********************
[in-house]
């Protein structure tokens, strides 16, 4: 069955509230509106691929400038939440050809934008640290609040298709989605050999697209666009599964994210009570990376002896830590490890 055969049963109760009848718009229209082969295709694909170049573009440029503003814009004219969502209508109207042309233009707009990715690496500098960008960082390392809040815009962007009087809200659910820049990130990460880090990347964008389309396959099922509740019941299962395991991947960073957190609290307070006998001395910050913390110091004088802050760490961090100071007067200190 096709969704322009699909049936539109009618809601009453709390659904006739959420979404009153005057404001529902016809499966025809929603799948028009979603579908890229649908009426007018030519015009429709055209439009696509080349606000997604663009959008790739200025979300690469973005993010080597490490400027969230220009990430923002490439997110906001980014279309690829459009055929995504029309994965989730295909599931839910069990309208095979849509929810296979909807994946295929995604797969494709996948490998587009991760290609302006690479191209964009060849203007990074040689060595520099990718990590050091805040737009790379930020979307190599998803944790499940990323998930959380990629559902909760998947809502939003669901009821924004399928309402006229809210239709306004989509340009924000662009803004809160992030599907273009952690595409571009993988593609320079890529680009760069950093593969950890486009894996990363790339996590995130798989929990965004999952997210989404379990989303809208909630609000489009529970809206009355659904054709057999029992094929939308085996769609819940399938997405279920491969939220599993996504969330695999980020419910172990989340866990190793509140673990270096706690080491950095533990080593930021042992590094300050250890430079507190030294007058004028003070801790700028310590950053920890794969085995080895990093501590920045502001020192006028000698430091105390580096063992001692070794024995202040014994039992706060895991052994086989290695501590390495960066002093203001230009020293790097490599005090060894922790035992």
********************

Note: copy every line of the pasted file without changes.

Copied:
[in-house]
């Protein structure tokens, strides 16, 4: 069955509230509106691929400038939440050809934008640290609040298709989605050999697209666009599964994210009570990376002896830590490890 055969049963109760009848718009229209082969295709694909170049573009440029503003814009004219969502209508109207042309233009707009990715690496500098960008960082390392809040815009962007009087809200659910820049990130990460880090990347964008389309396959099922509740019941299962395991991947960073957190609290307070006998001395910050913390110091004088802050760490961090100071007067200190 096709969704322009699909049936539109009618809601009453709390659904006739959420979404009153005057404001529902016809499966025809929603799948028009979603579908890229649908009426007018030519015009429709055209439009696509080349606000997604663009959008790739200025979300690469973005993010080597490490400027969230220009990430923002490439997110906001980014279309690829459009055929995504029309994965989730295909599931839910069990309208095979849509929810296979909807994946295929995604797969494709996948490998587009991760290609302006690479191209964009060849203007990074040689060595520099990718990590050091805040737009790379930020979307190599998803944790499940990323998930959380990629559902909760998947809502939003669901009821924004399928309402006229809210239709306004989509340009924000662009803004809160992030599907273009952690595409571009993988593609320079890529680009760069950093593969950890486009894996990363790339996590995130798989929990965004999952997210989404379990989303809208909630609000489009529970809206009355659904054709057999029992094929939308085996769609819940399938997405279920491969939220599993996504969330695999980020419910172990989340866990190793509140673990270096706690080491950095533990080593930021042992590094300050250890430079507190030294007058004028003070801790700028310590950053920890794969085995080895990093501590920045502001020192006028000698430091105390580096063992001692070794024995202040014994039992706060895991052994086989290695501590390495960066002093203001230009020293790097490599005090060894922790035992």